A common feature of many protein kinase folds is a C-terminal flanking tail (CFT) that interacts with the N-terminal lobe of the kinase (18). This tail either serves directly as an autoactivatory mechanism or provides a docking site for regulatory interacting partners (18). LKB1 has a proline-rich CFTL (residues 311 to 347) that runs along the STRADα-LKB1 interface and interacts with the STRADα helix αG as well as the LKB1 N-terminal lobe (Fig. 1, A and C). An LKB1 mutant lacking part of the CFTL motif (ΔCFTL, residues 1 to 318) failed to interact with STRADα in the absence of MO25α (Fig. 2C). Mutation of individual residues in or interacting with the CFTL (Trp332, Tyr340, and Arg74) did not affect assembly of the LKB1 complex; however, LKB1(ΔCFTL) formed a complex with reduced catalytic activity when coexpressed with STRADα and MO25α (Fig. 2D). As mentioned above, mutation of Arg74 (which interacts with the CFTL but also with STRADα; Fig. 1, B and C) on LKB1 abolished interaction with STRADα in the absence of MO25α (Fig. 2C) and reduced the catalytic activity of the complex (Fig. 2D). The CFTL also contains two phosphorylation sites: Ser325 (19), which may be phosphorylated by ERK (20), and Thr336, an autophosphorylation site (19). These sites appear not to directly influence LKB1 catalytic activity (19) or complex assembly (11) but could affect association of LKB1 with substrates or regulators. These results reveal an important role for the CFTL in LKB1-STRADα interactions and LKB1 activity and are suggestive of a potential role for other, as yet unidentified, LKB1 regulators that may make use of this region.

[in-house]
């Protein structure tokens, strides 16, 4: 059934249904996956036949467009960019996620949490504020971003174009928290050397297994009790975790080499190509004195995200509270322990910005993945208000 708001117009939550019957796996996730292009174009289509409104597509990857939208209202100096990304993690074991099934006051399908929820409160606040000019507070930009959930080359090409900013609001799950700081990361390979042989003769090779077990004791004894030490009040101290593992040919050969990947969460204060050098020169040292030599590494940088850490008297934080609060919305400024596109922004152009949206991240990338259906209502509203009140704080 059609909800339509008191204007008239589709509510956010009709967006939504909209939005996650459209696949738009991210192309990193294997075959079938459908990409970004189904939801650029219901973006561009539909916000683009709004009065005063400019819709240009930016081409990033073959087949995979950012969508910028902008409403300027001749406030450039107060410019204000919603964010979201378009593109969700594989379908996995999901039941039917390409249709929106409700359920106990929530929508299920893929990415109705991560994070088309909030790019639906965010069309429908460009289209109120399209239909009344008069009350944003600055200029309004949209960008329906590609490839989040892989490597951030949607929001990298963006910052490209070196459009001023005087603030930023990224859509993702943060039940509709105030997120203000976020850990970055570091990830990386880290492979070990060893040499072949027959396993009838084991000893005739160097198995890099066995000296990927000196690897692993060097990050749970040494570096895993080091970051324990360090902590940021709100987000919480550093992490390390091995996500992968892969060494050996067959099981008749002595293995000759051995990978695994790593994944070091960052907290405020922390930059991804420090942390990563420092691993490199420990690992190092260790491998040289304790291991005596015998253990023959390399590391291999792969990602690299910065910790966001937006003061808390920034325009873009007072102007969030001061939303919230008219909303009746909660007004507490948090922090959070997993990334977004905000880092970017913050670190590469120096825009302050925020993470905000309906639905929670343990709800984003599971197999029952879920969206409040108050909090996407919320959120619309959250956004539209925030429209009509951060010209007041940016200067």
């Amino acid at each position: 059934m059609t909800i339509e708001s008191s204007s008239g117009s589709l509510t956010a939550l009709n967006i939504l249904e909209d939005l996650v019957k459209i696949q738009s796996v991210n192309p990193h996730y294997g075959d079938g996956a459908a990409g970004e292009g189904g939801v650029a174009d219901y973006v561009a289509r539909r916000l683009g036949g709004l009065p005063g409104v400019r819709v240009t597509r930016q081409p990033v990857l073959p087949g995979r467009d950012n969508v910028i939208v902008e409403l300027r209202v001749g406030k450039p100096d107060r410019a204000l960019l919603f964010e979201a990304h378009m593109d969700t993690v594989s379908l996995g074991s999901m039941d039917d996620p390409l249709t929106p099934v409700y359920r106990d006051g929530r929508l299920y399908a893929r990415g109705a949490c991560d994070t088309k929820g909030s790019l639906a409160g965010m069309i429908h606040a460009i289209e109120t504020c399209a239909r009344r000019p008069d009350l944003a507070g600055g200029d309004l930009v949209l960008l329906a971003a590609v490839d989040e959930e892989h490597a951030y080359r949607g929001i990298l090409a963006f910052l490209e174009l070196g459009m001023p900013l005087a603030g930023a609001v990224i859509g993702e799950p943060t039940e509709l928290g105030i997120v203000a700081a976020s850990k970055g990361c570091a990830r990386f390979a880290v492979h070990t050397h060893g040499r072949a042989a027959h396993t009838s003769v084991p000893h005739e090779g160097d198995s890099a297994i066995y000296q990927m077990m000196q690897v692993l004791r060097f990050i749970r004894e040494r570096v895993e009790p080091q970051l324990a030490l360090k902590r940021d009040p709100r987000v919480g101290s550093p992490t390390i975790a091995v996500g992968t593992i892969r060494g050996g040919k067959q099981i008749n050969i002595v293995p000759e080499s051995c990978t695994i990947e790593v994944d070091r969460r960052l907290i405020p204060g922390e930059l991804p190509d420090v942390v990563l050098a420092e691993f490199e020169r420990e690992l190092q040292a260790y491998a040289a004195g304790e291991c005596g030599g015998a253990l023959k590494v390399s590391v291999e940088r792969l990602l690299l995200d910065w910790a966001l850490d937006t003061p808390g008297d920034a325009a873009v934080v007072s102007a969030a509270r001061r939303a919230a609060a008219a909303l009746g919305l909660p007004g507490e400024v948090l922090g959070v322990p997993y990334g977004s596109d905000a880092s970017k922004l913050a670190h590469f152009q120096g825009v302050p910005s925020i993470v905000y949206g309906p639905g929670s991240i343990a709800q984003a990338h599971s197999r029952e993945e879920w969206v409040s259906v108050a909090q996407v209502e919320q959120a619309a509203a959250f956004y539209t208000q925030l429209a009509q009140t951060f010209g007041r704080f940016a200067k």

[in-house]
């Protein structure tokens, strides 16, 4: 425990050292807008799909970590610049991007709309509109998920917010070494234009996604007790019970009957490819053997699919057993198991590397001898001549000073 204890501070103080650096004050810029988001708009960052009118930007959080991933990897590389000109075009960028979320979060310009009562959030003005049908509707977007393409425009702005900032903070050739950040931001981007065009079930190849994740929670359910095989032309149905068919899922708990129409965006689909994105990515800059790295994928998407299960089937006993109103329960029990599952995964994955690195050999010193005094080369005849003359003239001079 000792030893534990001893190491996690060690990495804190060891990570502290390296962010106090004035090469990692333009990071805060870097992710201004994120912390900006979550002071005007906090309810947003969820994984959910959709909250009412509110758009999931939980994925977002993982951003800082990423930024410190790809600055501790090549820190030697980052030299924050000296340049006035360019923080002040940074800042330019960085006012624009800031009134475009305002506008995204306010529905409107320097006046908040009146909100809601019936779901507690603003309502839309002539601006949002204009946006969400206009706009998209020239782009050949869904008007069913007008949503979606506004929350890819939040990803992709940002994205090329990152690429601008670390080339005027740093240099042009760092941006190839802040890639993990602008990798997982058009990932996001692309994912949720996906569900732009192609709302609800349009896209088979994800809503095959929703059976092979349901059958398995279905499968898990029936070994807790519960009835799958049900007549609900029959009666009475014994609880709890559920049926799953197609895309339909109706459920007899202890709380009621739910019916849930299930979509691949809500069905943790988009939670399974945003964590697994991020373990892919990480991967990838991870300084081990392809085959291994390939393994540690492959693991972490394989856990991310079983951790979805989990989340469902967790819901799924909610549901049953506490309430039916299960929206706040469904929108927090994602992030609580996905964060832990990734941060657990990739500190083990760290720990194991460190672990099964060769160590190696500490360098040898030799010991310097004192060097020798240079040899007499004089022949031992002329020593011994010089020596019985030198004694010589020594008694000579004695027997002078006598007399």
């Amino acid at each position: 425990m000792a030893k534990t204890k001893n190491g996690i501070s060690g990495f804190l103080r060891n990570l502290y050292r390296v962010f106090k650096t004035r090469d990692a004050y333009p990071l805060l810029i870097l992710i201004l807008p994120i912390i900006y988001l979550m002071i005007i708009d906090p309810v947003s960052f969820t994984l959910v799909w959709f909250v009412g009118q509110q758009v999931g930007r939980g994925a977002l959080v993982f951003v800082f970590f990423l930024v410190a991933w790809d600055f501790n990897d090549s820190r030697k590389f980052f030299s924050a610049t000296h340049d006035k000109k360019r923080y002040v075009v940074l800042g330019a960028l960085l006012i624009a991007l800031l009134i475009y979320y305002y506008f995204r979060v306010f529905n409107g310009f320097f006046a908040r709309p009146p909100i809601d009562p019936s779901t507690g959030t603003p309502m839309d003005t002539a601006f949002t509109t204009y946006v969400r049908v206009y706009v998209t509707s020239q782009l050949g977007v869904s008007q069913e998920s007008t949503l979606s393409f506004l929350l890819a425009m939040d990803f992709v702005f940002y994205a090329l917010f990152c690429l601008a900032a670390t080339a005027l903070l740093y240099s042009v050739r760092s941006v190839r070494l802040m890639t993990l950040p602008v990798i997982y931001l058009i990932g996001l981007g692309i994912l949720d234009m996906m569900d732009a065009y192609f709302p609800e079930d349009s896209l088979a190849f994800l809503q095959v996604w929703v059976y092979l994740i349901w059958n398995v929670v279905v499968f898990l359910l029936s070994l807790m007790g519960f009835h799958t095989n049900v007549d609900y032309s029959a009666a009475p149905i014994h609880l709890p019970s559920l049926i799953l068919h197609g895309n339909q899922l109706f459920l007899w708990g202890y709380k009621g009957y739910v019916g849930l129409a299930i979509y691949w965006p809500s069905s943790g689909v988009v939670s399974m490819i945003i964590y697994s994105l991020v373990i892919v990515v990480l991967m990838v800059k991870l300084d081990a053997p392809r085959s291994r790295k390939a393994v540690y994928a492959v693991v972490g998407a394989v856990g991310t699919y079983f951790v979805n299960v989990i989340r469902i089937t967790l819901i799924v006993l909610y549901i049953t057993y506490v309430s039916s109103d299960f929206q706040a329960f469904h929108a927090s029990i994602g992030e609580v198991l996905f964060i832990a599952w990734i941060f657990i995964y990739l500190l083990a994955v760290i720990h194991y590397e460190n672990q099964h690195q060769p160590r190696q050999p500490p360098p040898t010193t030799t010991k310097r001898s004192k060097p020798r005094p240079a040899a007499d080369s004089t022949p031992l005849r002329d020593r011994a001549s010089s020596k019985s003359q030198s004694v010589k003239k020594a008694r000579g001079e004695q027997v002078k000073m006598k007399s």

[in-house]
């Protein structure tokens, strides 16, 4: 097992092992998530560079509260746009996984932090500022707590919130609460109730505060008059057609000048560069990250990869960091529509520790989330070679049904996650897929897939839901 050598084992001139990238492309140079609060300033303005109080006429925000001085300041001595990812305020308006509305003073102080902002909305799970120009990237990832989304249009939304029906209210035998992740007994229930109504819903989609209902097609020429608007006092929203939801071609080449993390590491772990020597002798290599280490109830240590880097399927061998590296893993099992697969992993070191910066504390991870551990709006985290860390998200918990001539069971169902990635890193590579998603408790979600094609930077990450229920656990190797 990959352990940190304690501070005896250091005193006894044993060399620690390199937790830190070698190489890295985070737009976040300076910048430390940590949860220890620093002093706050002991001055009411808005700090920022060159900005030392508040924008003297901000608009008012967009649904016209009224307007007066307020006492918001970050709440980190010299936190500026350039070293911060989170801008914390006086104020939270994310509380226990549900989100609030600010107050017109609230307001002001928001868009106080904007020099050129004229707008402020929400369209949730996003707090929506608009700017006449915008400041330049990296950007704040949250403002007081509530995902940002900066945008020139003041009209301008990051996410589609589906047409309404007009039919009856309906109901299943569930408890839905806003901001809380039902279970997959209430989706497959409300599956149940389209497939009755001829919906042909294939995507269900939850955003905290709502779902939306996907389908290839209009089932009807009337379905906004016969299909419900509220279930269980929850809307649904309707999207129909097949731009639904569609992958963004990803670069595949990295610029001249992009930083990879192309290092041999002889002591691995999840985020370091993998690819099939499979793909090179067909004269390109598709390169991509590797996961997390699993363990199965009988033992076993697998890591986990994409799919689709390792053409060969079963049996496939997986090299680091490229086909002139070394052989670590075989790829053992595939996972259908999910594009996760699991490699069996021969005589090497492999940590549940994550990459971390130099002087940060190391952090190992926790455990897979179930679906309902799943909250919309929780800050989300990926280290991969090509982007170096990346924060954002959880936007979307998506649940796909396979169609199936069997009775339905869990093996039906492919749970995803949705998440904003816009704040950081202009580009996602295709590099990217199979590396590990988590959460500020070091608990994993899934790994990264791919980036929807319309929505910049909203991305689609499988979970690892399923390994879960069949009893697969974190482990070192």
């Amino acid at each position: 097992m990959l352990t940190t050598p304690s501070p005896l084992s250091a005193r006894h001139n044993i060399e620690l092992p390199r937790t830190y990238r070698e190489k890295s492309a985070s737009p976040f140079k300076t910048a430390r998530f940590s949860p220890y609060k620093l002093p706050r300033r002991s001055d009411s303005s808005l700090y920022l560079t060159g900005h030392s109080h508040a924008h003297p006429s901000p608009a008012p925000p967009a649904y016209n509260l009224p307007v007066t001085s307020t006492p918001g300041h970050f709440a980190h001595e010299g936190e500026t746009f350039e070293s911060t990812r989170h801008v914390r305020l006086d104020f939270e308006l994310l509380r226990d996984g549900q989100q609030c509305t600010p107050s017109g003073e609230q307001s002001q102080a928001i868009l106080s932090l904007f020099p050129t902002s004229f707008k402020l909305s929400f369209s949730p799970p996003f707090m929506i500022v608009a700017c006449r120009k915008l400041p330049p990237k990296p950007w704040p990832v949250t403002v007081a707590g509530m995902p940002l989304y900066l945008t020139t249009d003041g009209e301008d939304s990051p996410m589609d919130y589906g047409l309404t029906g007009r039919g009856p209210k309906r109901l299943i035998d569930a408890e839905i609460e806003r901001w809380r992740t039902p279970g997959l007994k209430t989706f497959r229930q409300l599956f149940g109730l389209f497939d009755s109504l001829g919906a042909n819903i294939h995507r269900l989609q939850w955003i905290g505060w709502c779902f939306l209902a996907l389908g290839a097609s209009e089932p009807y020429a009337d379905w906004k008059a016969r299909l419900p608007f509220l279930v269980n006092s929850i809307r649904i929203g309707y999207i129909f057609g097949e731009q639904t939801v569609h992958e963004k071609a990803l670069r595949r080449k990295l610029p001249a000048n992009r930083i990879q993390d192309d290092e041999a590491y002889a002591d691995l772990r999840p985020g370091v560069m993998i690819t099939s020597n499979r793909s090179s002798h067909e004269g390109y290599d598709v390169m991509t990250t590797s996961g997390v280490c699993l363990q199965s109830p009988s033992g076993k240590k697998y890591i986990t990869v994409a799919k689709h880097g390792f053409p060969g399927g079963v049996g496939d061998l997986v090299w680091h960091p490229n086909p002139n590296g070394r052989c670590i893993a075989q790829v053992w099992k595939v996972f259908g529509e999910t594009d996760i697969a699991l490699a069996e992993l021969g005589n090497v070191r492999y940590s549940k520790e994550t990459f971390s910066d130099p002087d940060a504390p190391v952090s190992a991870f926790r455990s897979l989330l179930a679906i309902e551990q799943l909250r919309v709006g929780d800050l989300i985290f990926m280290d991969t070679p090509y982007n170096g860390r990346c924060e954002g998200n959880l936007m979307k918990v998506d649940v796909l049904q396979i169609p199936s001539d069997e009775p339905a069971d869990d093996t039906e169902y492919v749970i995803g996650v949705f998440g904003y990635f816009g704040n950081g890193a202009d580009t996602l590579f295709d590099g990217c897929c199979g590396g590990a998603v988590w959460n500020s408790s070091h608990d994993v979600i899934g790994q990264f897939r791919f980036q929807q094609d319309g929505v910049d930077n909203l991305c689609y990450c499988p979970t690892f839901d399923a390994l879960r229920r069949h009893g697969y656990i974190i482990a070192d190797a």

Most protein kinases are activated by phosphorylation of their activation loop, producing a conformation competent for substrate binding (21). Despite the lack of activating phosphorylation, the LKB1 activation loop is well ordered (fully defined by electron density) and adopts a conformation typical of loops from active protein kinases (Fig. 1A and fig. S6). Key to this is the interaction of Phe204 from the LKB1 activation loop with a hydrophobic pocket on the concave surface of MO25α (Fig. 1D). Individual mutation of Phe204 did not affect LKB1 complex formation or activity (Fig. 2D). However, mutation of Phe204 together with Arg74, a residue required for LKB1-STRADα interaction (Figs. 1B and 2C), resulted in LKB1 species that were incapable of forming a heterotrimeric complex (Fig. 2D). Additional interactions occur between Arg240 and Phe243 on MO25α with the backbone of Ala205 and Ala206 of LKB1; Arg240 and Phe243 act as a molecular “peg” to orient the activation loop of LKB1 and stabilize its active conformation (Fig. 1D). Although mutation of both Arg240 and Phe243 did not affect the ability of MO25α to interact with STRADα and LKB1, the resulting complex is inactive, establishing the importance of this interaction in stimulating LKB1 (Fig. 2E). Although MO25α alone is known not to form a stable complex with LKB1 (10, 11), in the presence of STRADα, MO25α stabilizes the activation loop of LKB1 in an optimal conformation required for phosphorylation of substrates. The position of Thr212 in the LKB1 activation loop is equivalent to that of the activation loop phosphothreonine of protein kinases that require activatory phosphorylation (Fig. 1E). However, Glu199 (β9) replaces the negative charge that would otherwise be provided by the phosphate group and is within hydrogen-bonding distance of Lys175 (Fig. 1E). A PJS mutation, Glu199 → Lys, impaired LKB1 catalytic activity, although a less severe PJS mutation (Glu199 → Gln) did not impair LKB1 activity (fig. S9).